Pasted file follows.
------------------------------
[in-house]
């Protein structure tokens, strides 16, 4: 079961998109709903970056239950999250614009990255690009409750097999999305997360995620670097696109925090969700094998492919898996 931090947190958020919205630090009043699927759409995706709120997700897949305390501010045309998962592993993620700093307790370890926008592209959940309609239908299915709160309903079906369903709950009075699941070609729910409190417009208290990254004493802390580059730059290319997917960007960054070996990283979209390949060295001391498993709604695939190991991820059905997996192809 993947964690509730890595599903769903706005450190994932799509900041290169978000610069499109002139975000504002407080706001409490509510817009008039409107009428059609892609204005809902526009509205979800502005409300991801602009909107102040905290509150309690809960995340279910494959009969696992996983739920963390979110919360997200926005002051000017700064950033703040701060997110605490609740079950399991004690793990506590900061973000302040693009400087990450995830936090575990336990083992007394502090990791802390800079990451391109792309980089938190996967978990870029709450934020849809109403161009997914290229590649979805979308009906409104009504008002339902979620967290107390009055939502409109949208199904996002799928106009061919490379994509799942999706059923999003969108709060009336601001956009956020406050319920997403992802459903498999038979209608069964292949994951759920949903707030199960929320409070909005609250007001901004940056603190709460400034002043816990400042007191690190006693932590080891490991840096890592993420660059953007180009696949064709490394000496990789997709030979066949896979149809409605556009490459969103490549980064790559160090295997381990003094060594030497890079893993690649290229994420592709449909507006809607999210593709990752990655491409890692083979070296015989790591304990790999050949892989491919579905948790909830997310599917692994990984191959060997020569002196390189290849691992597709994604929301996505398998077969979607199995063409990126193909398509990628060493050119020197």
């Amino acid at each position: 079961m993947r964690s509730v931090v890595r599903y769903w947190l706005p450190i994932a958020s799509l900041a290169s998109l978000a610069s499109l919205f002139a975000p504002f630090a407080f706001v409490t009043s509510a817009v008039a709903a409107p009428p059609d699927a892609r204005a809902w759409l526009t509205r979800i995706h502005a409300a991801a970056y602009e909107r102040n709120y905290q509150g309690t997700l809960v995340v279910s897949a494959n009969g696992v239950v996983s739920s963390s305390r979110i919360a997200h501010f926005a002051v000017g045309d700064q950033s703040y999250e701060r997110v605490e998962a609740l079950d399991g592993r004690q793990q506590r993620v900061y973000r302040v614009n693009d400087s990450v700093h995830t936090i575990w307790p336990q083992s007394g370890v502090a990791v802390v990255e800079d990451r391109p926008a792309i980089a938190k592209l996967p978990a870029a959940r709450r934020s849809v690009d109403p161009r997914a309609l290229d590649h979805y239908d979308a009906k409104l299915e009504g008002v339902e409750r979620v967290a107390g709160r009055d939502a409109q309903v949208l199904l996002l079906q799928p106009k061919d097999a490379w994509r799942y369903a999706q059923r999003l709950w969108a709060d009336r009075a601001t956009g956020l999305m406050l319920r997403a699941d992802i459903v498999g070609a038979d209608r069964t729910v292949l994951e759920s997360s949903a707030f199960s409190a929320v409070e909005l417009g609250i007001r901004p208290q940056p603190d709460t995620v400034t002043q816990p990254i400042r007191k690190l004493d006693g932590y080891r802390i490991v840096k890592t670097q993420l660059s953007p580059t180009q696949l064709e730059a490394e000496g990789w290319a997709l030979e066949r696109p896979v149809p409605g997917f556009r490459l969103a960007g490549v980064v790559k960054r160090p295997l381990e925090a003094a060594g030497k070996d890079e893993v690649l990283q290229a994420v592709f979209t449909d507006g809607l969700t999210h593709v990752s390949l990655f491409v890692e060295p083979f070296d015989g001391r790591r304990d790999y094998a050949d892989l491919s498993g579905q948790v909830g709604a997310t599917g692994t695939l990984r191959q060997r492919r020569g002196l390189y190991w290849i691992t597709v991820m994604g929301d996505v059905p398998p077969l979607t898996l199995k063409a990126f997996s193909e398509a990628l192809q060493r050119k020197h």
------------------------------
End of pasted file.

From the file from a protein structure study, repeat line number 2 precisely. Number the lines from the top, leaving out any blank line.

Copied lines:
């Protein structure tokens, strides 16, 4: 079961998109709903970056239950999250614009990255690009409750097999999305997360995620670097696109925090969700094998492919898996 931090947190958020919205630090009043699927759409995706709120997700897949305390501010045309998962592993993620700093307790370890926008592209959940309609239908299915709160309903079906369903709950009075699941070609729910409190417009208290990254004493802390580059730059290319997917960007960054070996990283979209390949060295001391498993709604695939190991991820059905997996192809 993947964690509730890595599903769903706005450190994932799509900041290169978000610069499109002139975000504002407080706001409490509510817009008039409107009428059609892609204005809902526009509205979800502005409300991801602009909107102040905290509150309690809960995340279910494959009969696992996983739920963390979110919360997200926005002051000017700064950033703040701060997110605490609740079950399991004690793990506590900061973000302040693009400087990450995830936090575990336990083992007394502090990791802390800079990451391109792309980089938190996967978990870029709450934020849809109403161009997914290229590649979805979308009906409104009504008002339902979620967290107390009055939502409109949208199904996002799928106009061919490379994509799942999706059923999003969108709060009336601001956009956020406050319920997403992802459903498999038979209608069964292949994951759920949903707030199960929320409070909005609250007001901004940056603190709460400034002043816990400042007191690190006693932590080891490991840096890592993420660059953007180009696949064709490394000496990789997709030979066949896979149809409605556009490459969103490549980064790559160090295997381990003094060594030497890079893993690649290229994420592709449909507006809607999210593709990752990655491409890692083979070296015989790591304990790999050949892989491919579905948790909830997310599917692994990984191959060997020569002196390189290849691992597709994604929301996505398998077969979607199995063409990126193909398509990628060493050119020197």